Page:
Butterflies in manicured suburban habitats

Grkovich, Alex agrkovich at tmpeng.com
Mon Jan 21 09:42:02 EST 2002

I spent five years on a tobacco farm as a youth, from 1959 to 1964, near St.
Thomas, Ontario (just north of Lake Erie). There isn't 10% of the numbers of
butterflies today that there was then (and 10% is being liberal, believe

In June 1993, my family and I spent a week at Marco Island, Florida. There
had just finished an intensive "mosquito spraying" program. I saw not one
butterfly on Marco Island, and very few even along the western part of the
Tamiami Trail (Rt. 41). Also, the Naples that I found there was now an ugly,
sprawling metropolis of cheap houses, endless in sight, with nothing left of
any natural habitat; not the beautiful, still quite wild Naples that was
there was I was a college student in the late 60's early 70's. No wonder
everything in south Florida is in trouble.

Folks, God's lovely creation is in deep trouble. There is no question about

> -----Original Message-----
> From:	Barb Beck [SMTP:barb at birdnut.obtuse.com]
> Sent:	Friday, January 11, 2002 2:11 PM
> To:	monarch at saber.net; leps-l at lists.yale.edu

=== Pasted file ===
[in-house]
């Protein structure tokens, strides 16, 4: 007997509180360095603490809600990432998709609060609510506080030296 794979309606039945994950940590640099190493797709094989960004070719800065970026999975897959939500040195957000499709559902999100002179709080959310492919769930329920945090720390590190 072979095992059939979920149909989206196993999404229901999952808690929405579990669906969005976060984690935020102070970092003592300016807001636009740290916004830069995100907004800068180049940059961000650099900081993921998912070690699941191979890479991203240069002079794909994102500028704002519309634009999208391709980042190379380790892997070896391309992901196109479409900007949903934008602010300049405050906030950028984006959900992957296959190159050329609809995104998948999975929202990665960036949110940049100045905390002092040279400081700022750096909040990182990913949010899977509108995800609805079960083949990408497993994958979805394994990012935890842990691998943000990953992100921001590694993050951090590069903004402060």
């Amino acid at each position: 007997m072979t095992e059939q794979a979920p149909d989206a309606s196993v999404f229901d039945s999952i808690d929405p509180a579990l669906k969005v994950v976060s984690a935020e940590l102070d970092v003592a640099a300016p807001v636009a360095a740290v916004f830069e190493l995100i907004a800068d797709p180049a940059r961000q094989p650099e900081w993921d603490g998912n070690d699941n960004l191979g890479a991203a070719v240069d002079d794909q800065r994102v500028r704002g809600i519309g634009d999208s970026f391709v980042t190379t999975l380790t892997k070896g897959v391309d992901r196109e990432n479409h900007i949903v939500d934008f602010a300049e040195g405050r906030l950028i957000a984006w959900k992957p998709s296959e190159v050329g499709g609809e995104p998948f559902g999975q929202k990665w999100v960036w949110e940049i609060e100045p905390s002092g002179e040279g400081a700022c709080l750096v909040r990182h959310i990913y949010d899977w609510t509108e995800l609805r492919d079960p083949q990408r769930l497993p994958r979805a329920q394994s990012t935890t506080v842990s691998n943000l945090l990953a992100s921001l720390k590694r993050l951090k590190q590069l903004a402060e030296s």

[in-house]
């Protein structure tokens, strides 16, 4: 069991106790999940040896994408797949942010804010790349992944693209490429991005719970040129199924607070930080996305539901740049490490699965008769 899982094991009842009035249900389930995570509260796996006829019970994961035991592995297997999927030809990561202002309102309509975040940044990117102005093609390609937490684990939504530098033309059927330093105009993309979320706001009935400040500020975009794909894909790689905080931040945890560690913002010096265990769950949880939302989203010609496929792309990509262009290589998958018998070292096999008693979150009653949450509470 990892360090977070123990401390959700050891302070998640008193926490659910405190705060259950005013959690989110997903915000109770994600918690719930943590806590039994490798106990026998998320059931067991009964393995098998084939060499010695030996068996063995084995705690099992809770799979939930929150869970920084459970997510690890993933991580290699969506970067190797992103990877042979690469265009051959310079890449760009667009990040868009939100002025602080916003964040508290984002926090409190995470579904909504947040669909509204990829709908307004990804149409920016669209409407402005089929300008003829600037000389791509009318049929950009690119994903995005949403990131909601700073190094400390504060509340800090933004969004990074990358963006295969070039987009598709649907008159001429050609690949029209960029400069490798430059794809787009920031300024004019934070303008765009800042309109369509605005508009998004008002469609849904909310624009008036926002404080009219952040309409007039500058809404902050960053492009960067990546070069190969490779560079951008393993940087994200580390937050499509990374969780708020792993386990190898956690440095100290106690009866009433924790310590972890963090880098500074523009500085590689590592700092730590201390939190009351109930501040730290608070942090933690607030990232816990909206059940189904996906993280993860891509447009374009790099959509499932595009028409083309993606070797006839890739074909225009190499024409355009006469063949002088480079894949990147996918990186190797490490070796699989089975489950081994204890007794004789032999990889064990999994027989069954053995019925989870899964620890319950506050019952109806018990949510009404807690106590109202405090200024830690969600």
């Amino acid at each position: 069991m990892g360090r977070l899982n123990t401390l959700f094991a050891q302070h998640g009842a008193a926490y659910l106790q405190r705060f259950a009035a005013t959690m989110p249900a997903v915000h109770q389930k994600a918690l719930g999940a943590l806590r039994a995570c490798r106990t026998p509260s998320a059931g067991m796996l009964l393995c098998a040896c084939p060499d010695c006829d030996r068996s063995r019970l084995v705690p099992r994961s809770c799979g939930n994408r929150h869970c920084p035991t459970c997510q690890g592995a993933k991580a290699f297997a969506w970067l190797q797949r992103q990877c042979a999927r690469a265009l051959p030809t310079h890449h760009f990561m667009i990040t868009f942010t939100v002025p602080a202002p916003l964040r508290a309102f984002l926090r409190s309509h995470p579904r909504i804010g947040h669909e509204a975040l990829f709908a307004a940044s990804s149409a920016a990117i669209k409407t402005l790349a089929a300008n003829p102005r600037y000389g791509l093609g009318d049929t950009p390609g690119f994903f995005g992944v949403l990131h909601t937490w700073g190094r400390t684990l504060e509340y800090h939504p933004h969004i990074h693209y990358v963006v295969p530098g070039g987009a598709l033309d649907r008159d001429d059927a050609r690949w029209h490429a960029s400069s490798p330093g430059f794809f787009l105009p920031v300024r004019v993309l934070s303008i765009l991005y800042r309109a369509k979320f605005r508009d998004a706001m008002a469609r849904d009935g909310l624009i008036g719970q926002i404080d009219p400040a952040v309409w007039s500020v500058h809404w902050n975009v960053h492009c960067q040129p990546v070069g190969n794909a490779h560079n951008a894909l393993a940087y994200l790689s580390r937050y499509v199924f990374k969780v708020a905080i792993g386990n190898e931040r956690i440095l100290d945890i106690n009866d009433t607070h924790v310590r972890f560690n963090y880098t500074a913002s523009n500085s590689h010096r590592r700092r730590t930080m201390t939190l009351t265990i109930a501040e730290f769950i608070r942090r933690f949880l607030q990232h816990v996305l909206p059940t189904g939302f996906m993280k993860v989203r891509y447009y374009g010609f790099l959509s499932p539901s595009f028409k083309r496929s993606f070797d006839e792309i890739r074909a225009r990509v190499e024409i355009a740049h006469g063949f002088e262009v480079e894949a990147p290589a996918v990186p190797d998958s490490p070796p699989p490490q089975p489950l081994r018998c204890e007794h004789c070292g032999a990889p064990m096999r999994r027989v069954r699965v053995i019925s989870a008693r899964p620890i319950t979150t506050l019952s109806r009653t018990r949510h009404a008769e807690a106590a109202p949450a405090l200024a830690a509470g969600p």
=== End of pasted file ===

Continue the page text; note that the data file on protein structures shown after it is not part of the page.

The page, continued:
> Subject:	RE: Butterflies in manicured suburban habitats
> Paul and the rest on leps-l
> Maybe in the last few years you have seen what you consider to be lots of
> Monarchs overwintering in the area but believe me it is nothing like the
> numbers that were there in the 40s and 50s.  My father-in-law was a ranger
> at Natural Bridges and my husband worked there some as a kid.  Of course
> at
> that time Natural Bridges still had the bridges and Santa Cruz was still
> miles away from the park.  We are talking about a time when California
> still
> only had a few million inhabitants, crystal clear air and a lot of the San
> Joaquin valley floor that was still in Oak Grass Woodland and rivers and
> streams that had not been enclosed in concrete.  The agriculture practices
> at the time were far different from the "better living through chemistry"
> agriculture practiced on our ranch today.